Student works with rural farmers in Africa to sell dried mangoes

UI junior Hayden Vest works with rural farmers in Africa to create dried mangoes. The efforts help foster economic development and financial independence.

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Student works with rural farmers in Africa to sell dried mangoes

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Caleb McCullough, News Reporter

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When Hayden Vest traveled across the world to aid farmers in Africa, he realized he was a part of something bigger than himself.

Vest, a junior at the University of Iowa, is part of Blue Mangoes, a social enterprise that works with rural communities to create dehydrators for small-scale mango farmers to produce dried fruit before exporting and selling the product in the U.S.

CEO and founder Joshua Shefner started Blue Mangoes after a project during his freshman year of college. Vest began working with Blue Mangoes after receiving a LinkedIn request from Shefner.

Shefner said he was looking to hire employees in May 2018, and Vest’s major in international relations sparked his interest.

“I’ve always loved international-relations studies,” he said. “I have a really good feeling for what the major is like and what the curriculum is.”

Hesitant about the offer at first, Vest said, he took a chance on the project and grew to love it.

“I was just kind of doing it to do it at first,” Vest said. “And then once I really got going, that’s when I [realized] I love doing this … because I realized that we have the opportunity to help people.”

The experience that helped him realize his passion for the project was a trip to Uganda in November 2018, Vest said.

“That was when I was like, ‘This is exactly what I want,’ ” he said.

After a grueling flight and a 10-hour bus ride to a rural village in northern Uganda, Vest and other Blue Mangoes employees helped the local farmers build fruit dehydrators and taught them how to build and maintain them.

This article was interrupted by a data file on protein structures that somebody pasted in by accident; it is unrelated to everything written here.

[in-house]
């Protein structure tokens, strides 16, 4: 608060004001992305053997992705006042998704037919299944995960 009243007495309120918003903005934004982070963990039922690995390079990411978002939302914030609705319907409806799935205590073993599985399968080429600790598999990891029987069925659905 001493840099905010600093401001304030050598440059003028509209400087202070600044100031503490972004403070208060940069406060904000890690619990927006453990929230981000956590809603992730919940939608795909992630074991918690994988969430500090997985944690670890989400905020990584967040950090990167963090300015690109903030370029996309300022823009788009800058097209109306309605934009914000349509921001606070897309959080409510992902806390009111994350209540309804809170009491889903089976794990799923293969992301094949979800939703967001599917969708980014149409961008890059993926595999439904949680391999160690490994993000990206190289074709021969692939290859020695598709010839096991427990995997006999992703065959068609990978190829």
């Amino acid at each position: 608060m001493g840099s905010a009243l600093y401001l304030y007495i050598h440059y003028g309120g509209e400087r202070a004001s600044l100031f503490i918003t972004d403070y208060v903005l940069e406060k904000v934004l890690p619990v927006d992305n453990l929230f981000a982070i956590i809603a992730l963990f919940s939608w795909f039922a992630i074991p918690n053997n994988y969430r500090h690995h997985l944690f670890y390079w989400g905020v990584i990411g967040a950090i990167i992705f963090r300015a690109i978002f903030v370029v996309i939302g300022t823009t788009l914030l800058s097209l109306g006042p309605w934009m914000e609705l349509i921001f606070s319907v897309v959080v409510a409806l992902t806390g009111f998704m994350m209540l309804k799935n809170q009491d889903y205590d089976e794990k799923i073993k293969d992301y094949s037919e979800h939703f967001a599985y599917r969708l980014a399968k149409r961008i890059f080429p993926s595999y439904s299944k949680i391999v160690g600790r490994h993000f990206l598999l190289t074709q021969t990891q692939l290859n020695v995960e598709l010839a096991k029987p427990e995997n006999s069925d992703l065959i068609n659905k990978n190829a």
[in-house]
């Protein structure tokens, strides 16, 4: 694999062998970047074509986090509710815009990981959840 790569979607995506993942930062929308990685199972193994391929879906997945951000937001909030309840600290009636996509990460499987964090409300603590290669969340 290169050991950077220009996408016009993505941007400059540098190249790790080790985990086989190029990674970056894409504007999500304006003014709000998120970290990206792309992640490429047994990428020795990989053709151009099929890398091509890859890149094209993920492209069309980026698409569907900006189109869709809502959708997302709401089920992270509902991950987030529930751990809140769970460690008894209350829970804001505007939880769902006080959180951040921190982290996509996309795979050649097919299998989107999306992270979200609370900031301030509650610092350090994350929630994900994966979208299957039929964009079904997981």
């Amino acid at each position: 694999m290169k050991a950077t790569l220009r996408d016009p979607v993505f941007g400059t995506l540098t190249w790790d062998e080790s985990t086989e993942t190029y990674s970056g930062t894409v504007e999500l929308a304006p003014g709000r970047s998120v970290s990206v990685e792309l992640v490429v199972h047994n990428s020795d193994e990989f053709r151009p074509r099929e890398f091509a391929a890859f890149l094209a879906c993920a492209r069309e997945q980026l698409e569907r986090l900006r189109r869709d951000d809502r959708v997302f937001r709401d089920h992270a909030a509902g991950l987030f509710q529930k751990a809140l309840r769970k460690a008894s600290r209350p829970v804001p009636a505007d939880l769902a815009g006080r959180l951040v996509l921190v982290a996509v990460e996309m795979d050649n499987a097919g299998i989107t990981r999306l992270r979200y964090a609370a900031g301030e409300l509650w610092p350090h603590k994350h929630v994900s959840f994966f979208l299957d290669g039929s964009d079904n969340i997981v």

Giving the farmers the skills to build their own dehydrators is one of the vital pieces of Blue Mangoes’ mission, Vest said.

“Even if they don’t use it with us, say our business fails, they can still use the tools that we taught them to better themselves,” Vest said.

Blue Mangoes also focuses its efforts on training women to use the machines, Shefner said.

“When women control their own incomes in communities, there’s a bunch of research that shows more money goes to children,” Shefner said. “Life expectancy of children improves.”

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Vest is now the program director for East Africa, managing four employees in Kenya and Uganda. He helps coordinate with partnered organizations, provides the employees with whatever they need, and monitors the projects going on in each country.

Patrick Nditeru, the country director in Kenya for Blue Mangoes, said more than 70 percent of the mangoes produced in Kenya every year go to waste.

“Most of the mangoes are produced by small-scale farmers … from very dry parts of the country, because that is where mangoes grow from,” he said. “These are very vulnerable people economically who do not have anything else that they rely on.”

Nditeru said that with the usual farming methods, the farmers he works with make an average of $70 per month for the household. The dehydrators will help them drastically increase their income.

“From the projections that we’re seeing, for the farmers that we work with, we shall be able to more than triple that income for those households,” he said.

Vest will head back to Africa in May, this time visiting Kenya, Uganda, and Tanzania. The company will check in with the farmers and organizations they work with in Uganda and Kenya, and it will try to set up a presence in Tanzania.

Vest said the experience from traveling around the world with Blue Mangoes has given him a unique perspective on the world.

“Being American, we always paint a picture like we’re so different from everyone else, but we’re really not,” he said. “Everyone wants the same things in life, essentially.”

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